THERE is always a seasonal debate about irregular migrants or people who are liable to be deported for some issues related to their immigration status.
Europe is one of the least densely populated continents in the world, with Asia taking the league title for the largest number of people per square kilometre. Still, the sometimes overestimated facts and figures about foreigners in Europe clearly make the former look like an unwanted species in their new adopted lands.
To use the term irregular migration is to negate any link with criminality. Usually the popular press, certain policymakers in the centre of governments and the right-wing think-tanks that joyride with them prefer to use the term illegal immigrants.

A report released in the UK in 2006 by the Institute for Public Policy Research revealed that if the government went ahead with deportations of all the estimated 490,000 irregular migrants, it will stand to lose almost £4.7 billion.

Once this phraseology is used everything else cannot be the same because an illegal immigrant is essentially a criminalised entity in the midst of the host residents. Therefore it does not surprise when most irregular migrants go underground to avoid being detected by the immigration authorities of various European countries.

The right-wing British National Party, the National Front and some of their supporters in Northern Ireland started using legitimate democratic channels, the election platforms, to instil fear in people, claiming that foreigners are a threat to society. This new legitimate politics – standing for council elections and parliament – may easily become the new ‘democratic’ element of Northern Irish politics. The BNP proclaimed their presence in the North. Who can really stop their ideology? Nobody, because they will attend to you as a legitimate political party.
A report released in the UK in 2006 by the Institute for Public Policy Research revealed that if the government went ahead with deportations of all the estimated 490,000 irregular migrants, it will stand to lose almost £4.7 billion. Each individual migrant would cost £11,000 to transport back to their country. If the government rescinded this move, it would make be over £2.5 billion in taxes annually. Well, these figures are not absolute and neither is the general indication that irregular migration pumps in a lot of good money. Most irregular migrants work under very poor conditions. They mostly work in sectors that pay very low wages, sometimes as small as £3 an hour.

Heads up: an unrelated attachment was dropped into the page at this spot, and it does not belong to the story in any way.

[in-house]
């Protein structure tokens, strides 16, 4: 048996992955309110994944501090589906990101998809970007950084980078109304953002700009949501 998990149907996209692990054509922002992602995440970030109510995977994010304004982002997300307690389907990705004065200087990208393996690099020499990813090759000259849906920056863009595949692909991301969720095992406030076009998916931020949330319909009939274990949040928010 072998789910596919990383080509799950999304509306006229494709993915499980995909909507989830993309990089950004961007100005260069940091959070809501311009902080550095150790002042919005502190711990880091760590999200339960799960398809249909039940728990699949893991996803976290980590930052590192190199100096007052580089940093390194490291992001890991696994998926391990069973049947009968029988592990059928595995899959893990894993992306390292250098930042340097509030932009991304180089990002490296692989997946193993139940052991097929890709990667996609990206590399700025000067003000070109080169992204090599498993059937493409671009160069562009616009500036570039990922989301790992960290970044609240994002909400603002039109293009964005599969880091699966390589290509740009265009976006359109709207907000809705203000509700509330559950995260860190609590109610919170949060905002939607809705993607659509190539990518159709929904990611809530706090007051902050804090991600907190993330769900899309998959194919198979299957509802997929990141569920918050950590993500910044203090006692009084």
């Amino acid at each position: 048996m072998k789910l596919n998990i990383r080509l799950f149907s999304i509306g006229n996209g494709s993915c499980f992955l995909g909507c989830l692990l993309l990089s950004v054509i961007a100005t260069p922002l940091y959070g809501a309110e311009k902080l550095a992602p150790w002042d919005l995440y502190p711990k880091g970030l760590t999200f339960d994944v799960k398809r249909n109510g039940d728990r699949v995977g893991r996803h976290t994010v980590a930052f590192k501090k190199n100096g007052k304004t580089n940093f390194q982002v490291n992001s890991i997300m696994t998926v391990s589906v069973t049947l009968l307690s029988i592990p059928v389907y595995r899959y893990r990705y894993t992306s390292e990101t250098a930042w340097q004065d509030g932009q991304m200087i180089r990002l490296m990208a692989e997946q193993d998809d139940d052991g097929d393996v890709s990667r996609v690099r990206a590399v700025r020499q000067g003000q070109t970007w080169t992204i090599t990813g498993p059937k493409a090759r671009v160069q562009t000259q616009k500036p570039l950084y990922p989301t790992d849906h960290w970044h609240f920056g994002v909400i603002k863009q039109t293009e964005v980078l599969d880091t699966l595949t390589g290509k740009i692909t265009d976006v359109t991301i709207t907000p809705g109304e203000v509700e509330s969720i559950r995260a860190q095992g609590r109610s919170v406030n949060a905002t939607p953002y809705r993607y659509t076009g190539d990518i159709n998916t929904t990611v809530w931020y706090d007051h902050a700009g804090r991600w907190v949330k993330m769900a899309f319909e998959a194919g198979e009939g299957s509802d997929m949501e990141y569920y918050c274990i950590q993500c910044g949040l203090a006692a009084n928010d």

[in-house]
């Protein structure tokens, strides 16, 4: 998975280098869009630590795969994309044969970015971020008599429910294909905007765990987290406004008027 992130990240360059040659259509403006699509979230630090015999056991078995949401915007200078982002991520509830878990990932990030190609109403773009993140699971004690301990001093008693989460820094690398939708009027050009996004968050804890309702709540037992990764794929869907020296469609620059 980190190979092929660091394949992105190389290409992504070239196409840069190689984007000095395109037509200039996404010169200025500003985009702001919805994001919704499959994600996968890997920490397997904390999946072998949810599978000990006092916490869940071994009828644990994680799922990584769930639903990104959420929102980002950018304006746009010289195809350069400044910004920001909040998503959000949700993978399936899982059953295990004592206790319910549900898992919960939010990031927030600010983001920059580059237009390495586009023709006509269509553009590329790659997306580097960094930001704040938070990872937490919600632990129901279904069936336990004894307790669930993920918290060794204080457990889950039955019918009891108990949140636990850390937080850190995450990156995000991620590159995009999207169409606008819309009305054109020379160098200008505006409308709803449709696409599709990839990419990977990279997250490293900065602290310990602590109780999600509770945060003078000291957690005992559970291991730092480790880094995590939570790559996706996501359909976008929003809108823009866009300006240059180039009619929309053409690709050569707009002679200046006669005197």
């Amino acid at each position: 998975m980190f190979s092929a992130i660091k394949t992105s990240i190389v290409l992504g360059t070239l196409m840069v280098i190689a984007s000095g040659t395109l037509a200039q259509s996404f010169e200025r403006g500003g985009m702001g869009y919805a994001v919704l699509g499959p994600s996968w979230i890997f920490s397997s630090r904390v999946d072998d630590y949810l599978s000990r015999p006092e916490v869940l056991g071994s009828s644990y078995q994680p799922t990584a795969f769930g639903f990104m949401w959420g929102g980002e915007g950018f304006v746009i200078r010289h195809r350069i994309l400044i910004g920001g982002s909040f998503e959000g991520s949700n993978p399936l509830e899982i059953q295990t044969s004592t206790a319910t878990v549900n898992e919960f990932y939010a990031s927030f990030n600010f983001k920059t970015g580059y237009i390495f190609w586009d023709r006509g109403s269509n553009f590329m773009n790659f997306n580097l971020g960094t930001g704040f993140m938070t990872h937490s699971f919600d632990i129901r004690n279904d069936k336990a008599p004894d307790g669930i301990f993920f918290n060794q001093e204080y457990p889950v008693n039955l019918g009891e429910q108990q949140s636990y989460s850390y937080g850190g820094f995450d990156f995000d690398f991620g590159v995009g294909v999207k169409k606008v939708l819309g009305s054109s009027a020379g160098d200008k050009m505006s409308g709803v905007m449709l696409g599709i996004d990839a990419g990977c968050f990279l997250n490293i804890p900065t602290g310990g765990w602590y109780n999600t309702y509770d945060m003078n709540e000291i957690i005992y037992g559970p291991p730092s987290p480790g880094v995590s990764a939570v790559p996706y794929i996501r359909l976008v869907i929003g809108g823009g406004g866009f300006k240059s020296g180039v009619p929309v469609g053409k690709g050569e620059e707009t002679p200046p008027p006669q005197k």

Because their legal status is not guaranteed, their livelihoods are dictated by the fan-base of right-wing theorists and policymakers who prefer the option of a slimmer Europe.
 Fortunately, not all Europeans think the same because if this were the case, then irregular migration would be dealt a heavy blow. Most European countries maintained an open-door policy in the post-war period to the late 1970s because of a need for labour. Once this vacuum was filled, migration into Europe was effectively controlled whereby different countries applied various policies suitable to their markets and socio-political systems.


When others say that irregular migrants are sponging off the social security system, what they are forgetting is the principal reason why that desperation exists. The Europeans may have sponged off from Africa in immense proportions. Africans on the other hand have done their minuscule bit, only those who have done it. But it is not a tit-for-tat game, it can never be reparations either, or Africans demanding what they think was theirs. But if you asked most of the African migrants who have flourished through the irregular migration route, they will give you a credible answer: they came because the economy was good. They could sustain better livelihoods in the pound sterling economy more than they can do with the Tanzanian shilling or Nigerian Naira. The benefits system, they would probably say is a humanitarian consequence of being in Europe as an irregular migrant, some parts of Europe anyway.
In simple words, the Europeans migrated into Africa in the last three centuries illegally. They occupied the land just by pegging and fencing their new empires. They did not show their passports or visas. They strode in and wandered the beautiful savannah with their beautiful horses. They shot at the African wildlife, the buffalos and the elephants, just for the fun of it. They came in with the Bible. The African had never even seen a hard or soft cover before. The African was then bewitched by the spiritual credibility of the Bible. They sounded very genuine, some of the miraculous tales in the old book.

So the missionary asked the African to shut his eyes and when the prayer in the book of Revelations was over, the African land was gone too. So the fact that the migration debate has totally failed to appreciate the historical dimension is clearly a major reason why it remains a reactionary, right-wing let-us-remove-them circus.
 At a comparative level, the UK and Ireland have not seen any huge irregular migration by any proportion. In the United States, where the debate has taken almost sickening policy options, there are 10.3 million irregular migrants and this figure grows at an annual rate of 300,000.


If laid in context, no amount of increased restrictions or border patrols has prevented irregular migration in the United States. A general amnesty might be the only good policy in the future of American politics.   
 Calling for an amnesty for the existing half a million irregular migrants will be the best possible option for the UK government. The anti-amnesty commentators reckon that if the irregular migrants were given permanent stay, this would open floodgates and may encourage further irregular migration. But regular migration will reduce the exploitation of these migrants by employers and human traffickers.